20 February 2013

Shakespeare for Students


Have you ever come across a student who has never heard "to be or not to be, that is the question"? Throughout my many moons and classrooms, Shakespeare was an author that the majority of students had heard about, even though perhaps, they had never read Shakespeare themselves.

Whether you teach Shakespeare in your educational context, or would like to have a lesson on the well known bard, here are some resources you may want to consider using.







Interactive Folio: Romeo and Juliet  is media rich, interactive edition of Romeo and Juliet which engages and appeals to a digital youth.

MindConnect produces Shakespeare in Bits and now has an app as well.

Shakespeare , an app by Readdle, includes plays, sonnets and poems.





Shakespeare.com is a wonderful classic, offering a poetry machine , (similar to poetry magnets) for learners to write their own poems.





Shakespeare: Subject to Change includes notes for teachers and lessons,  while the site itself is interactive, explaining the  journey from pen to print, of Shakespeare's work.

Shakespeare Animated is a collection of videos with Shakespearean plays, while Shakespeare High includes tips on how to begin studying Shakespeare.

Lastly, there is 101 Incredibly Useful Links for Teaching and Studying Shakespeare published by Online College.



Further references:

Cambridge Launches Two New Explore Shakespeare iPad Apps

Hamlet: The Shakesperience - on iTunes

(Note: I learnt about this iBook from Patrick Jordan)

Cliff Notes Videos on Shakespeare (an animated approach to Shakespeare)

Student Crossword - Shakespeare




What is your favourite Shakespearean play, sonnet or poem?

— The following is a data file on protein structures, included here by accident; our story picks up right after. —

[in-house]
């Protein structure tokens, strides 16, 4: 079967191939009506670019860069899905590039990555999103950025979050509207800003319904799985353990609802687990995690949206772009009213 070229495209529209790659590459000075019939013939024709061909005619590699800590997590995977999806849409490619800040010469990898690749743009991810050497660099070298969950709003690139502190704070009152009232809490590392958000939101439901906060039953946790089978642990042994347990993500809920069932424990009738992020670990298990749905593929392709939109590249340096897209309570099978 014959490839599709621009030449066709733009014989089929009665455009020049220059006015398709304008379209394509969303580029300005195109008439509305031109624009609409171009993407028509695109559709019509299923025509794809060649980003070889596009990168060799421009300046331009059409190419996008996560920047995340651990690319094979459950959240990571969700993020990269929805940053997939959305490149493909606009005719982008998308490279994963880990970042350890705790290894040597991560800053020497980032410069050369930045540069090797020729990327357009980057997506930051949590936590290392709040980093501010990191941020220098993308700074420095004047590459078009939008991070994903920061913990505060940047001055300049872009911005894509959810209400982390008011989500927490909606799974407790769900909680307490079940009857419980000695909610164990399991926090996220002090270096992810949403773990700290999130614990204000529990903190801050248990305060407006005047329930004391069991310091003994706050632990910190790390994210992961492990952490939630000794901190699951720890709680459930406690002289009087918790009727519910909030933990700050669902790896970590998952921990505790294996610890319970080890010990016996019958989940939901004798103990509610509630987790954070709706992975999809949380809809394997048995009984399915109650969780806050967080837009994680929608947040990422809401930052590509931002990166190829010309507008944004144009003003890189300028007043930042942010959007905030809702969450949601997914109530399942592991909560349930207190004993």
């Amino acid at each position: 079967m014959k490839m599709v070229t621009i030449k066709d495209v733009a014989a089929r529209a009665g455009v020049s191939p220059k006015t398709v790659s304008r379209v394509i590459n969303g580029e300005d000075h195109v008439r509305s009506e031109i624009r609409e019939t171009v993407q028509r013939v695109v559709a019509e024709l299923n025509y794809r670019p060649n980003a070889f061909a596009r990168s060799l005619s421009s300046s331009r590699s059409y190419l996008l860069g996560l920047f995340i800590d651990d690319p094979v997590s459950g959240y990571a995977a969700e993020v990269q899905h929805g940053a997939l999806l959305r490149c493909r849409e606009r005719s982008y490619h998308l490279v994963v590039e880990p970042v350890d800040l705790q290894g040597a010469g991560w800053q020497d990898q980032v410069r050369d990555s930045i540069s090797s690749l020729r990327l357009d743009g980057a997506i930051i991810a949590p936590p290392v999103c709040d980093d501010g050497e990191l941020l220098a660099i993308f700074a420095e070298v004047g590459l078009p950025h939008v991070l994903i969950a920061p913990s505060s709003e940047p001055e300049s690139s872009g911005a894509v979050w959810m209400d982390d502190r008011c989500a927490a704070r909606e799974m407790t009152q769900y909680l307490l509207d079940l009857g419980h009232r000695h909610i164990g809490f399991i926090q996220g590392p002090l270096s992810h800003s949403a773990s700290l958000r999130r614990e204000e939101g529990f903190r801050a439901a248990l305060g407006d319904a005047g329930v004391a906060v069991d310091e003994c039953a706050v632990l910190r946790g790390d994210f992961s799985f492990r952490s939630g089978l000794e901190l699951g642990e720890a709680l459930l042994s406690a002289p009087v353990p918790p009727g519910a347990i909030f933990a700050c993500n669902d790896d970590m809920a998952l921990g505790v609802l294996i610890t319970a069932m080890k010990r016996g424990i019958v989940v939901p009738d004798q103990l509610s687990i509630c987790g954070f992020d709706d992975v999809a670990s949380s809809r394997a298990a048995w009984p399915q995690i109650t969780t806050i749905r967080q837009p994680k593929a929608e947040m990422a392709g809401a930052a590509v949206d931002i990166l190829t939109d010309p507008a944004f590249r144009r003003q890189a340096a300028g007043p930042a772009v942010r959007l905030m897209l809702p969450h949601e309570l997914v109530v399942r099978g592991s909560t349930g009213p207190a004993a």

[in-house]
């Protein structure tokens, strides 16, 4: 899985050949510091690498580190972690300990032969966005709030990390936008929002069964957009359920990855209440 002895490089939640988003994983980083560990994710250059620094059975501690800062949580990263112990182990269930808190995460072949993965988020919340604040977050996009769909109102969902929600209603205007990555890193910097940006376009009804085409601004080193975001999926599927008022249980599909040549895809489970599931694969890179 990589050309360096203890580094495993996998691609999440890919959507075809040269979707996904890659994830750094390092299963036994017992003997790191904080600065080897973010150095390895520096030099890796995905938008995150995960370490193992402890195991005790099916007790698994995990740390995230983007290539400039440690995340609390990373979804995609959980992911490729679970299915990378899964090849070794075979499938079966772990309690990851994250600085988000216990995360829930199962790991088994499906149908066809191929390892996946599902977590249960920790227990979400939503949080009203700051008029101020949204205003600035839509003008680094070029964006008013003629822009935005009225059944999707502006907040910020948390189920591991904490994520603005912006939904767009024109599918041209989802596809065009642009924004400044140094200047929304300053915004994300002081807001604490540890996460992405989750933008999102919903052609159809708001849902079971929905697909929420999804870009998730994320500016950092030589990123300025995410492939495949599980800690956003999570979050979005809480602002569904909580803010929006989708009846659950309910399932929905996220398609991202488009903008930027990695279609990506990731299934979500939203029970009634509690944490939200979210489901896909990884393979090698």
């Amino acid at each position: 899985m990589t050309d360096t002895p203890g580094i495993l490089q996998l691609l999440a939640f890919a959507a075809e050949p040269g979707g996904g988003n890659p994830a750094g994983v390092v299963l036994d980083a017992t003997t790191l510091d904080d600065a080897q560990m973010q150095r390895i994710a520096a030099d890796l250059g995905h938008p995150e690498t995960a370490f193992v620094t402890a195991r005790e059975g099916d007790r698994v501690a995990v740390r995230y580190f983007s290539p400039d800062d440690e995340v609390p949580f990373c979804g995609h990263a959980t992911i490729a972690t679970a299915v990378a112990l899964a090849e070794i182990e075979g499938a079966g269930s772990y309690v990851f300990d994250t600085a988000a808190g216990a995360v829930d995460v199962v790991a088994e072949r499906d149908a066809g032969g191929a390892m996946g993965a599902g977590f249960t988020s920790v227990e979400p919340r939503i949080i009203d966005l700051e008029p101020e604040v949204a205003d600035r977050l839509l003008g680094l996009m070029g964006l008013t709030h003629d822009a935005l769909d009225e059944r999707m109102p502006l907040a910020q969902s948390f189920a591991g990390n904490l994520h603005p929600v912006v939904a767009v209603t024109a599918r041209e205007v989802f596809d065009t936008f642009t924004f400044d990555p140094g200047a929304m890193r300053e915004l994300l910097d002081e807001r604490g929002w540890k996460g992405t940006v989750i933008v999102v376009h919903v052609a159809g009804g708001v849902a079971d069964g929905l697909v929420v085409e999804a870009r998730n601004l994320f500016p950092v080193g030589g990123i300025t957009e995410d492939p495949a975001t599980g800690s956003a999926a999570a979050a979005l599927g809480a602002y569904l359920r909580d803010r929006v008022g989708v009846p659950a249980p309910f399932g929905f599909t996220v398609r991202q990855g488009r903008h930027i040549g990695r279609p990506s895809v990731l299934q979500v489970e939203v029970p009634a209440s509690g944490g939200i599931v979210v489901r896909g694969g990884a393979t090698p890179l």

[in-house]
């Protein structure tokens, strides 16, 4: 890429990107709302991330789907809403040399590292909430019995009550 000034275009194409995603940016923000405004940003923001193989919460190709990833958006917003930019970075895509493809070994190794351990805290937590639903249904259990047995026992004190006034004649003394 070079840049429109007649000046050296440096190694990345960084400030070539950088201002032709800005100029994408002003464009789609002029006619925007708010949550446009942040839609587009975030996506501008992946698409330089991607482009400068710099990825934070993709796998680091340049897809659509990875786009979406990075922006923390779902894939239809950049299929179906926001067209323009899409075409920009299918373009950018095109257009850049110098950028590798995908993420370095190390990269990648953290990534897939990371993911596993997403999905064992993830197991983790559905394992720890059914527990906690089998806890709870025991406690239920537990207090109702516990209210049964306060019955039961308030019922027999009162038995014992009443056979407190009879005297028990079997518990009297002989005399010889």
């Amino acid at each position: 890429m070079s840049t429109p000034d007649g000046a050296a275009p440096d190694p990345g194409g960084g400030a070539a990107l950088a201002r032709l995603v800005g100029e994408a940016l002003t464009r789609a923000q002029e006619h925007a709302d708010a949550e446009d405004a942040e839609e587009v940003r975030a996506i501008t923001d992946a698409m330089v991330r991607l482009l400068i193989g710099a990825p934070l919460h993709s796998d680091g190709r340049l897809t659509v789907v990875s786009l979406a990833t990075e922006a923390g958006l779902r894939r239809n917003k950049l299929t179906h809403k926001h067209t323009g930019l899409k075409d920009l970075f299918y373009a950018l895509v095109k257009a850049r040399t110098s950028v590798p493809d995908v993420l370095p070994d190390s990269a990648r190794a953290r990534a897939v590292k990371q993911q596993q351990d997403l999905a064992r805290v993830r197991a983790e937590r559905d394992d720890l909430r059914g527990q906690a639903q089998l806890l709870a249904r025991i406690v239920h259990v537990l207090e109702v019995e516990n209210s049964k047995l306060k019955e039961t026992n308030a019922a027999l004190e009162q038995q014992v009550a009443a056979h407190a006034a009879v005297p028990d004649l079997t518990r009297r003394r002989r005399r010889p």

2 comments:

  1. I find my students enjoy it most when I let them play with the language first. For instance, I let them pass a note and then turn it into English like you may see in Shakespeare (Didst tho hearest that?). Next, Horrible Histories has a video with an argument between Shakespeare and another person. To add to that, Scholastic has a script of essentially two people arguing - so I let the students act that out with a partner and then a few perform it for the class. The kids love that! I throw around teasers words like magic, romance, duels, and rebellion before we begin to spark their interest - just enough to hook without explaining. Just before beginning, we go over essential vocabulary and historic / mythological references for the upcoming act. For our first story, we are actually reading from the "No Fear Shakespeare" series that offers the text as original and modern side-by-side so that it is not so daunting. The students each have parts and they read the modern version. Then we listen to a recording of the original version so that they can become more familiar with that language. Eventually we will begin with the original version recording to let students see how much they can follow and then move into the modern text to check comprehension. I do teach gifted/honors ELA to 8th graders, so my modifications may be different that what you would choose. It's my first year teaching a full Shakespeare story, but the kids really love it, so I'm excited too.

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  2. Hi Tiara,

    Thank you for sharing such wonderful ideas! Scholastic is definitely a rich resource to dip into and Horrible Histories is one of my favourite collections for young learners - just love the way history is portrayed!

    I particularly like your use of audio as the activity adds depth and emotion to learning. Thank you again!

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